A photo of three senators outside of the Capitol building in Washington, D.C., didn't just spark jokes and caption contests, but also prompted questions regarding one particularly strange thing about the shot -- the face or figure lurking in the window behind them.
The picture showed Sens. Ben Sasse and Chuck Schumer chatting with colleagues outside the U.S. Capitol. Sasse was wearing gym shorts and a T-shirt, while Schumer wore a suit. The amusing photo prompted Sasse, a Republican from Nebraska, to quip on Twitter that it looked like the two were "smoking reefer outside a wedding."
"Well, that escalated quickly," Schumer, a Democrat from New York, replied.
The photo quickly went viral, with some pointing out that the reflection in the window behind the senators looked like a ghost or a strange object watching them.
"But what monsters are they hiding?!" one Twitter user questioned.
Despite the creepy figure in the background, the photo became an internet sensation -- with Republican Sen. Ted Cruz of Texas, a former presidential candidate, even joking about what his colleagues were discussing.
"So anyway, it's a romper for guys and it's called the RompHim and I just ordered two," Cruz tweeted, referring to a romper for men that made headlines across social media that week, reports Mashable.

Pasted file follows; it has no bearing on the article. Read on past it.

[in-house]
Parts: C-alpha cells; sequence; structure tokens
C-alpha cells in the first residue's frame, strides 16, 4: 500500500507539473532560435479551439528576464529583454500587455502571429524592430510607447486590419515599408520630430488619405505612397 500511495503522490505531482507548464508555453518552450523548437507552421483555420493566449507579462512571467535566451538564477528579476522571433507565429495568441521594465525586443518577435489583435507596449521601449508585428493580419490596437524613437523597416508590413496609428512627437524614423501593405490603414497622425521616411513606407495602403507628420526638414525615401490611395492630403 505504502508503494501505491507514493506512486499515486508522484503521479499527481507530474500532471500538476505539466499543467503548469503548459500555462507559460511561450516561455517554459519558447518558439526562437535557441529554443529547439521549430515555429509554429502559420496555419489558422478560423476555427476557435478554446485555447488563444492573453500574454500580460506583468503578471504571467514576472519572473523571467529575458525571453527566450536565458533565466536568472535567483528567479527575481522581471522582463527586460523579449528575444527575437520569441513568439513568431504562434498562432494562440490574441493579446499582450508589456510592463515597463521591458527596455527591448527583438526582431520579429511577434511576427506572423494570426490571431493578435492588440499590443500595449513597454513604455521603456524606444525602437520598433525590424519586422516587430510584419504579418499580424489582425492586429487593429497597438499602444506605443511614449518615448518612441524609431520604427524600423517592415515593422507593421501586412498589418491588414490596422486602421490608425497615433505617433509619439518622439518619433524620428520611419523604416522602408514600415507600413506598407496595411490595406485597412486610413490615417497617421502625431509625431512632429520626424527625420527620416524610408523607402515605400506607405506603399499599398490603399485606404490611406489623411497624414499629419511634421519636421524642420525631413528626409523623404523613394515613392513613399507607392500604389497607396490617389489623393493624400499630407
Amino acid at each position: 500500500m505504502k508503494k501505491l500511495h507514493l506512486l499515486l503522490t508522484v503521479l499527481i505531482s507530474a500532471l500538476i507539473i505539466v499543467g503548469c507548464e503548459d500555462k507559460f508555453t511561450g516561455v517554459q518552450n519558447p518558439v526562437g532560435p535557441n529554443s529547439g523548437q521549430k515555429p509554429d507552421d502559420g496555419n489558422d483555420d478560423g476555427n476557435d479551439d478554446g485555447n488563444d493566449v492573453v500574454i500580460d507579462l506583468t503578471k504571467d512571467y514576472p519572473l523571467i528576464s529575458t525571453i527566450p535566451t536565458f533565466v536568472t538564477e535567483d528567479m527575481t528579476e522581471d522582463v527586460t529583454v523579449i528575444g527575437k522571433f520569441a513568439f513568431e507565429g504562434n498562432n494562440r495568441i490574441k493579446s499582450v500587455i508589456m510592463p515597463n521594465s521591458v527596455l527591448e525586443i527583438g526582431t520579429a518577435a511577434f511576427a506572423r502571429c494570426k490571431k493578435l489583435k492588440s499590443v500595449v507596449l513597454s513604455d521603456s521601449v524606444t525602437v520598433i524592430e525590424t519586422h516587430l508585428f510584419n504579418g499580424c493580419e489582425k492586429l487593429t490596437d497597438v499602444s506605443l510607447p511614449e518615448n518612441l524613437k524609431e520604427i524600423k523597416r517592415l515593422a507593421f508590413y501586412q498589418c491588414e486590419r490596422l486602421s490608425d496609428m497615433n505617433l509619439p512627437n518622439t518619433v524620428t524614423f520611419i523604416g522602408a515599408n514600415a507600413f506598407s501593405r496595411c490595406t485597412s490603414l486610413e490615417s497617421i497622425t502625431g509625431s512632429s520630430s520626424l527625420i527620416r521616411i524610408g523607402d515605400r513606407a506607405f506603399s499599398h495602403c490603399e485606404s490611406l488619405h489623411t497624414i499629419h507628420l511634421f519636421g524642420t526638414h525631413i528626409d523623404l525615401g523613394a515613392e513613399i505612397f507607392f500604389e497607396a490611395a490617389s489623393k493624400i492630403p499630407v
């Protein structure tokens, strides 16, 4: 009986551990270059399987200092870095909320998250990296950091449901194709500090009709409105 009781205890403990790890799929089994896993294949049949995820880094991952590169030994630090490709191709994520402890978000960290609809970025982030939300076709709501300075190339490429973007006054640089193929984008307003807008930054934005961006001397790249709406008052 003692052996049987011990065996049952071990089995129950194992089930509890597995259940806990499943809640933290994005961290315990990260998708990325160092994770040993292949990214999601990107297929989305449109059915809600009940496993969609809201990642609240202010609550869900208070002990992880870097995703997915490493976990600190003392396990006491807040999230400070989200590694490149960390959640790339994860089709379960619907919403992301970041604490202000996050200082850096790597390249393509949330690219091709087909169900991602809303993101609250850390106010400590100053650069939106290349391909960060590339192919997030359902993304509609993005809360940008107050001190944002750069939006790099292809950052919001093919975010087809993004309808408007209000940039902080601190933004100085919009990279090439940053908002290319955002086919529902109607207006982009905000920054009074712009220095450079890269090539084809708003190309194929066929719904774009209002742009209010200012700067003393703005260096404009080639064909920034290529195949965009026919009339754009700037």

Elsewhere in Washington, D.C., President Donald Trump continued to create controversy surrounding his alleged ties to Russia and the ongoing investigation into the matter.
A report in The New York Times released following the appointment of a special prosecutor to handle the case detailed the events that followed Trump's inauguration involving now-former FBI Director James Comey. Trump recently fired Comey.
The publication reported that Trump called Comey weeks after taking office to ask him when it would be announced that he was not personally under investigation for collusion with the Russians. Comey reportedly responded that he should not talk with the president directly, as he was leading the investigation, and instead follow proper procedure and direct inquiries to the Justice Department.
The call followed weeks of interactions the two had at Trump's request, which Comey allegedly felt jeopardized the independence of the FBI. The encounters included a dinner in which Trump reportedly asked Comey to pledge his loyalty to him. Another meeting found Trump allegedly asking Comey to end the investigation into former national security adviser Michael Flynn.
The meetings and encounters started two days after Trump's inauguration, during a ceremony at the White House that found Trump specifically calling out Comey in front of the media and embracing him.
Comey's friend, Benjamin Wittes, told The New York Times that Comey was hoping he wouldn't be singled out by Trump and forced to hug him.
"Comey said that as he was walking across the room he was determined that there wasn't going to be a hug," Wittes said. "It was bad enough there was going to be a handshake. And Comey has long arms so Comey said he pre-emptively reached out for a handshake and grabbed the president’s hand. But Trump pulled him into an embrace and Comey didn't reciprocate. If you look at the video, it’s one person shaking hands and another hugging."